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Selective Serotonin Reuptake Inhibitors (SSRIs) and Borderline Personality Disorder


Selective Serotonin Reuptake Inhibitors (SSRIs) and Borderline Personality Disorder

Selective serotonin reuptake inhibitors (SSRIs) balance brain chemicals called neurotransmitters. Balancing these brain chemicals can relieve symptoms of borderline personality disorder such as irritability, anger, impulsive behavior, and depression.

Some examples of SSRIs that may be used to treat borderline personality disorder are:

SSRIs are often the first medicine used to treat borderline personality disorder, because they often are effective and have few side effects.1

Side effects of selective serotonin reuptake inhibitors include:

  • Nausea, loss of appetite, diarrhea, or weight gain.
  • Anxiety or irritability.
  • Problems sleeping or drowsiness.
  • Loss of sexual desire or ability.
  • Headaches or dizziness.

SSRIs can take several weeks to start working, although they may be effective sooner.

Never suddenly stop taking antidepressants. Many antidepressants should be tapered off slowly and only under the supervision of a doctor. Abruptly stopping antidepressant medicines can cause negative side effects or a return of symptoms of borderline personality disorder.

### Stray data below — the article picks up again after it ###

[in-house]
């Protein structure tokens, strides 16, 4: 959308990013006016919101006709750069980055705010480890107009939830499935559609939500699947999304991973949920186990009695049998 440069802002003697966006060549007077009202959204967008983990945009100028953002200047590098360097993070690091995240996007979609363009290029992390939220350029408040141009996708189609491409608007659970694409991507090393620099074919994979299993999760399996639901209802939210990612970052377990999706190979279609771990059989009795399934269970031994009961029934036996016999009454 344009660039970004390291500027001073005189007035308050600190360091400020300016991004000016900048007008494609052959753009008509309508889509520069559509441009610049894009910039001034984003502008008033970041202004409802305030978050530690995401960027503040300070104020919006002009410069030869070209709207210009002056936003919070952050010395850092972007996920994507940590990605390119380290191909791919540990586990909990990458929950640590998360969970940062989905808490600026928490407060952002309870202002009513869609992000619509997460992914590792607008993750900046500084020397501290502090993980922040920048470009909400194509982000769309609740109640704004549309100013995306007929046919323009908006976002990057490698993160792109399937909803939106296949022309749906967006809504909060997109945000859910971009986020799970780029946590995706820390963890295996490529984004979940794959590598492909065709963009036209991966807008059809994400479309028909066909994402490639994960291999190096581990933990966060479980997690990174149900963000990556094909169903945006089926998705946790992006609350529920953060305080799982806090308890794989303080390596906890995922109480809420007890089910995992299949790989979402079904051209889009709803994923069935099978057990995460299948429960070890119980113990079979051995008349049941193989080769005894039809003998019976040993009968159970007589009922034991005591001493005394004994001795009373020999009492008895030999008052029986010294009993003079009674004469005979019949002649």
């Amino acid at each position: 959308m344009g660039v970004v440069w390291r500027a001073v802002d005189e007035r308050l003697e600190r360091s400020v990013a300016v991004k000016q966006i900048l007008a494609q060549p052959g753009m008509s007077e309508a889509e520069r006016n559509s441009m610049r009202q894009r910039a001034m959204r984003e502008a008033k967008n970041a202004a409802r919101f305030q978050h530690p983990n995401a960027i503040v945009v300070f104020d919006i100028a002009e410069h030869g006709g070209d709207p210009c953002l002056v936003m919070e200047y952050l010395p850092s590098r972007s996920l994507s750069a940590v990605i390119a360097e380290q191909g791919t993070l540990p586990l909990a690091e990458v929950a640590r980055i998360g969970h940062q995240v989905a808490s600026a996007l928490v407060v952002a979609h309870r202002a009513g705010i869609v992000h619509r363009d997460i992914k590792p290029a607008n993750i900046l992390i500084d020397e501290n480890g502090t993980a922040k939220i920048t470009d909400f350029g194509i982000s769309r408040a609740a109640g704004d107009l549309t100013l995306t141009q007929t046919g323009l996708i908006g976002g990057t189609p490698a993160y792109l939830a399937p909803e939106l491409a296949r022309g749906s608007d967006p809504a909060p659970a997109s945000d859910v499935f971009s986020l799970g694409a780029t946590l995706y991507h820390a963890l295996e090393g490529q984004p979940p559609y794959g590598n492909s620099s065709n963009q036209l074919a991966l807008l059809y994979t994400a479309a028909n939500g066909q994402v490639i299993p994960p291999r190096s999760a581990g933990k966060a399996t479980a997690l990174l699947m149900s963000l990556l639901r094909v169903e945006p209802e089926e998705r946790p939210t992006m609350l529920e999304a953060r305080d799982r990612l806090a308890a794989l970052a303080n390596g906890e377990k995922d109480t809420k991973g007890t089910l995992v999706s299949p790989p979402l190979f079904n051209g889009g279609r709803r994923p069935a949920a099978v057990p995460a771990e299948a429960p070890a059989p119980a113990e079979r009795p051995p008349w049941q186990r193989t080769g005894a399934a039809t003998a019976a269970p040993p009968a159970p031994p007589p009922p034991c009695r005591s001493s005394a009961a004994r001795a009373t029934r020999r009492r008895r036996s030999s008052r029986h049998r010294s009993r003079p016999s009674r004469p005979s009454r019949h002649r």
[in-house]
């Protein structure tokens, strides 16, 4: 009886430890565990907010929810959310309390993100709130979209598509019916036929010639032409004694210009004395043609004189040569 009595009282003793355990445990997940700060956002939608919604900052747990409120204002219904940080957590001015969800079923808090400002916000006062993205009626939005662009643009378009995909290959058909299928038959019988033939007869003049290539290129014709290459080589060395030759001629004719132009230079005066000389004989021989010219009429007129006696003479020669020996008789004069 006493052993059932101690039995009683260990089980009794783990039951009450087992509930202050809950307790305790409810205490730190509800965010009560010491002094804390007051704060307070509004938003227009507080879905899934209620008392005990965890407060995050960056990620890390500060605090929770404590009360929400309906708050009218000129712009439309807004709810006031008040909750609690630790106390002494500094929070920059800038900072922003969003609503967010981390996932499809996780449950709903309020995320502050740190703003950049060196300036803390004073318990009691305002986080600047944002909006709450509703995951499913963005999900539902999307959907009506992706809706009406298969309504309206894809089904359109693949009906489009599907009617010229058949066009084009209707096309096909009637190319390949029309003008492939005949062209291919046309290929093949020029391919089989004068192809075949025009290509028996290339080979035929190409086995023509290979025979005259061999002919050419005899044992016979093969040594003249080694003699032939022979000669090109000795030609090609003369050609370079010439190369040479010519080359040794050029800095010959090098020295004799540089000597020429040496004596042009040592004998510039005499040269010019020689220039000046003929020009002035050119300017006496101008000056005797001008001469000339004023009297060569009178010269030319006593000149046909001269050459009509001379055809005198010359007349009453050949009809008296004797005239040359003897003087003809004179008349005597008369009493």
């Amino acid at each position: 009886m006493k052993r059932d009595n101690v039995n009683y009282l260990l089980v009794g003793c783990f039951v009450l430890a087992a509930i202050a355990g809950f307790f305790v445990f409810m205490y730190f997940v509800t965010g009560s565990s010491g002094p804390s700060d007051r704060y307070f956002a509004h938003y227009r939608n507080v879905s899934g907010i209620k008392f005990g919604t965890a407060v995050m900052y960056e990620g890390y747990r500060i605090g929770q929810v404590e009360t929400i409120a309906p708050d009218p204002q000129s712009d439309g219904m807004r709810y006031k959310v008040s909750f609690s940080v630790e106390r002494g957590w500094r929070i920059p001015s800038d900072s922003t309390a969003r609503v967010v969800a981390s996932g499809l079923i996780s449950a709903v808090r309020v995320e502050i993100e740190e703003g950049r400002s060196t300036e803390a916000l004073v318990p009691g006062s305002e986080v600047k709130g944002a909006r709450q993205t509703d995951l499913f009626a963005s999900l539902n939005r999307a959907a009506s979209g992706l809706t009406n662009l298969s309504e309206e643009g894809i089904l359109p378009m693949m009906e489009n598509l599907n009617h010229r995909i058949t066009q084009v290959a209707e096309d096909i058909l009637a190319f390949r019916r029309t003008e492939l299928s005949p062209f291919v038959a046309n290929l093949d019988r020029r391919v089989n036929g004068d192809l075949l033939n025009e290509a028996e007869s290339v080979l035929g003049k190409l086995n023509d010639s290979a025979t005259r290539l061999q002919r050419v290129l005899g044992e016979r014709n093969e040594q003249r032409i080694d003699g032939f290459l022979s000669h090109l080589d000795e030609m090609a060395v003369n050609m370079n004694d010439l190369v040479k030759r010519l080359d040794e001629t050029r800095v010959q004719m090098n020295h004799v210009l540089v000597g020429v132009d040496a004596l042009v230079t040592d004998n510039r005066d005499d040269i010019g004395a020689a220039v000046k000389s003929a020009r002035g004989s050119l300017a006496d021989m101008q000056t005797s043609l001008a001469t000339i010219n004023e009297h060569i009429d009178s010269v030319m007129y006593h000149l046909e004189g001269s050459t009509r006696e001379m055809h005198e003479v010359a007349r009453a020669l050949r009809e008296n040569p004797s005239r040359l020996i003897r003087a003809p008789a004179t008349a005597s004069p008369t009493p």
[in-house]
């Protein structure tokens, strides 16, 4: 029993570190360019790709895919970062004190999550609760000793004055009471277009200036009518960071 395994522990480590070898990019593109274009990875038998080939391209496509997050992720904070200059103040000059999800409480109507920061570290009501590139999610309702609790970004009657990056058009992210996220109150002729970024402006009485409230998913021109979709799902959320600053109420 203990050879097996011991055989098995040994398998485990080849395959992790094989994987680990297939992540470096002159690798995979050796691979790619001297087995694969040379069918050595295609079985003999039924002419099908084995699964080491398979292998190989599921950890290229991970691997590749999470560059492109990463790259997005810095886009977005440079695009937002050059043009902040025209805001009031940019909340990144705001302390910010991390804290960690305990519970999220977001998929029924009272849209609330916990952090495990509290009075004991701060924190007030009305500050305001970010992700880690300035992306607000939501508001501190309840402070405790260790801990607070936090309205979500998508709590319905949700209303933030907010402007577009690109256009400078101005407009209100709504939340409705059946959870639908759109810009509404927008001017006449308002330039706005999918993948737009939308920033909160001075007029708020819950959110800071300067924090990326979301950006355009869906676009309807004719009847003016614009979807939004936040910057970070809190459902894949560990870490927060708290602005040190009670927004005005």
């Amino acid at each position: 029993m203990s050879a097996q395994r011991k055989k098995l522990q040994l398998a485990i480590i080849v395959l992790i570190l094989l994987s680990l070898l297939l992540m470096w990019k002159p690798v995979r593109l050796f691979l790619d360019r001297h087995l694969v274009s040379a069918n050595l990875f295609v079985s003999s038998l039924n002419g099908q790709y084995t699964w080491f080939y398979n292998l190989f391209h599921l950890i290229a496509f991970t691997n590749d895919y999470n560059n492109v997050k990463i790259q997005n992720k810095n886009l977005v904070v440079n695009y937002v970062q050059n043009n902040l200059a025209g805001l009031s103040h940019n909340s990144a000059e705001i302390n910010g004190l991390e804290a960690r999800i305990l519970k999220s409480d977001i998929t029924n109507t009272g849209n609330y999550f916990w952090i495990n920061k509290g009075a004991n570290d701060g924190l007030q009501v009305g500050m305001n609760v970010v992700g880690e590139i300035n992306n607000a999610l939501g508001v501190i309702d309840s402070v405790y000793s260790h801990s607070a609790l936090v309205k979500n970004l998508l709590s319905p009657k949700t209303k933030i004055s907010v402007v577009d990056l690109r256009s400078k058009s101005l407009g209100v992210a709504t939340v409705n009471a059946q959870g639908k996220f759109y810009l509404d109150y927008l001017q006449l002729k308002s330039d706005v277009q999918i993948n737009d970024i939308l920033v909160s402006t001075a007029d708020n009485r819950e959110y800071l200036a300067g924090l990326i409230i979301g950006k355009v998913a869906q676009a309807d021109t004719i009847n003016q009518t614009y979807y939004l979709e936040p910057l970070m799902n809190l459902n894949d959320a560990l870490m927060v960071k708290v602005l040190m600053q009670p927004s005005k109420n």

FDA Advisories. The U.S. Food and Drug Administration (FDA) has issued:

  • An advisory on antidepressant medicines and the risk of suicide. The FDA does not recommend that people stop using these medicines. Instead, a person taking antidepressants should be watched for warning signs of suicide. This is especially important at the beginning of treatment or when doses are changed.
  • A warning about taking triptans, used for headaches, with SSRIs (selective serotonin reuptake inhibitors) or SNRIs (selective serotonin/norepinephrine reuptake inhibitors). Taking these medicines together can cause a very rare but serious condition called serotonin syndrome.

References

Citations

  1. American Psychiatric Association (2001). Practice guidelines for the treatment of patients with borderline personality disorder. American Journal of Psychiatry, 158(10): 1–52.

Credits

ByHealthwise Staff
Primary Medical ReviewerSarah Marshall, MD - Family Medicine
Specialist Medical ReviewerLisa S. Weinstock, MD - Psychiatry
Last RevisedMarch 14, 2011

eMedicineHealth Medical Reference from Healthwise

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